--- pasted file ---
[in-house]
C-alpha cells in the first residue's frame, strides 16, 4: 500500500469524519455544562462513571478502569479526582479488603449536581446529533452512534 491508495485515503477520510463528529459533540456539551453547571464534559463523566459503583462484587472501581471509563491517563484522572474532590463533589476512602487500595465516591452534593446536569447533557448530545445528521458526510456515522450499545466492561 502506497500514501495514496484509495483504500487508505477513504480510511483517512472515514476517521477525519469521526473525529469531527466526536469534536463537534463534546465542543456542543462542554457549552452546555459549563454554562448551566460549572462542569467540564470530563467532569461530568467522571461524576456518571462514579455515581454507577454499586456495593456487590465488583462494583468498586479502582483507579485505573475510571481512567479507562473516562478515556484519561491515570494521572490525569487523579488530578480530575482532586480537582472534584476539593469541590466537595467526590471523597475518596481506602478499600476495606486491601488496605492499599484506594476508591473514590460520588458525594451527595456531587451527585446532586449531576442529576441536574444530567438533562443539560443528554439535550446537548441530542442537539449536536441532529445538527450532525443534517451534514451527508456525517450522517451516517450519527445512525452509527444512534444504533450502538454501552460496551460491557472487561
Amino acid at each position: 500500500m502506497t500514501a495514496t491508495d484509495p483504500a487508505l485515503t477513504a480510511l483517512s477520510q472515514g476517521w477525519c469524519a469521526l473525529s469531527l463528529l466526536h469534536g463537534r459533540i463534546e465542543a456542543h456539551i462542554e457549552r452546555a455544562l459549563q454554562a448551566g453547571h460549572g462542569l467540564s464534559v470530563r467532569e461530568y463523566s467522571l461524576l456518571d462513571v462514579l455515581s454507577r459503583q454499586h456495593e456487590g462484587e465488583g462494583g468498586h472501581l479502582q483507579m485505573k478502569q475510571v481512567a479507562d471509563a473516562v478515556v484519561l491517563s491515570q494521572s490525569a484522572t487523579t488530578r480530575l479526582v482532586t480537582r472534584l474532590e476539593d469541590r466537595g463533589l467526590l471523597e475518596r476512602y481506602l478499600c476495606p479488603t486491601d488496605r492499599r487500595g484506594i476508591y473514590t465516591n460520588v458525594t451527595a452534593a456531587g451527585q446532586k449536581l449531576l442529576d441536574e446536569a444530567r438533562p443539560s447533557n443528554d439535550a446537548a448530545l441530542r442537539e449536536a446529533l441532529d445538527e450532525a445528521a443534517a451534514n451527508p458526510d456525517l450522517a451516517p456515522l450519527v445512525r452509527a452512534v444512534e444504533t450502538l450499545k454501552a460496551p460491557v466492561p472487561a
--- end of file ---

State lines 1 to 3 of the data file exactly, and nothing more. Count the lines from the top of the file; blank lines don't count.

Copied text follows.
[in-house]
C-alpha cells in the first residue's frame, strides 16, 4: 500500500469524519455544562462513571478502569479526582479488603449536581446529533452512534 491508495485515503477520510463528529459533540456539551453547571464534559463523566459503583462484587472501581471509563491517563484522572474532590463533589476512602487500595465516591452534593446536569447533557448530545445528521458526510456515522450499545466492561 502506497500514501495514496484509495483504500487508505477513504480510511483517512472515514476517521477525519469521526473525529469531527466526536469534536463537534463534546465542543456542543462542554457549552452546555459549563454554562448551566460549572462542569467540564470530563467532569461530568467522571461524576456518571462514579455515581454507577454499586456495593456487590465488583462494583468498586479502582483507579485505573475510571481512567479507562473516562478515556484519561491515570494521572490525569487523579488530578480530575482532586480537582472534584476539593469541590466537595467526590471523597475518596481506602478499600476495606486491601488496605492499599484506594476508591473514590460520588458525594451527595456531587451527585446532586449531576442529576441536574444530567438533562443539560443528554439535550446537548441530542442537539449536536441532529445538527450532525443534517451534514451527508456525517450522517451516517450519527445512525452509527444512534444504533450502538454501552460496551460491557472487561
Amino acid at each position: 500500500m502506497t500514501a495514496t491508495d484509495p483504500a487508505l485515503t477513504a480510511l483517512s477520510q472515514g476517521w477525519c469524519a469521526l473525529s469531527l463528529l466526536h469534536g463537534r459533540i463534546e465542543a456542543h456539551i462542554e457549552r452546555a455544562l459549563q454554562a448551566g453547571h460549572g462542569l467540564s464534559v470530563r467532569e461530568y463523566s467522571l461524576l456518571d462513571v462514579l455515581s454507577r459503583q454499586h456495593e456487590g462484587e465488583g462494583g468498586h472501581l479502582q483507579m485505573k478502569q475510571v481512567a479507562d471509563a473516562v478515556v484519561l491517563s491515570q494521572s490525569a484522572t487523579t488530578r480530575l479526582v482532586t480537582r472534584l474532590e476539593d469541590r466537595g463533589l467526590l471523597e475518596r476512602y481506602l478499600c476495606p479488603t486491601d488496605r492499599r487500595g484506594i476508591y473514590t465516591n460520588v458525594t451527595a452534593a456531587g451527585q446532586k449536581l449531576l442529576d441536574e446536569a444530567r438533562p443539560s447533557n443528554d439535550a446537548a448530545l441530542r442537539e449536536a446529533l441532529d445538527e450532525a445528521a443534517a451534514n451527508p458526510d456525517l450522517a451516517p456515522l450519527v445512525r452509527a452512534v444512534e444504533t450502538l450499545k454501552a460496551p460491557v466492561p472487561a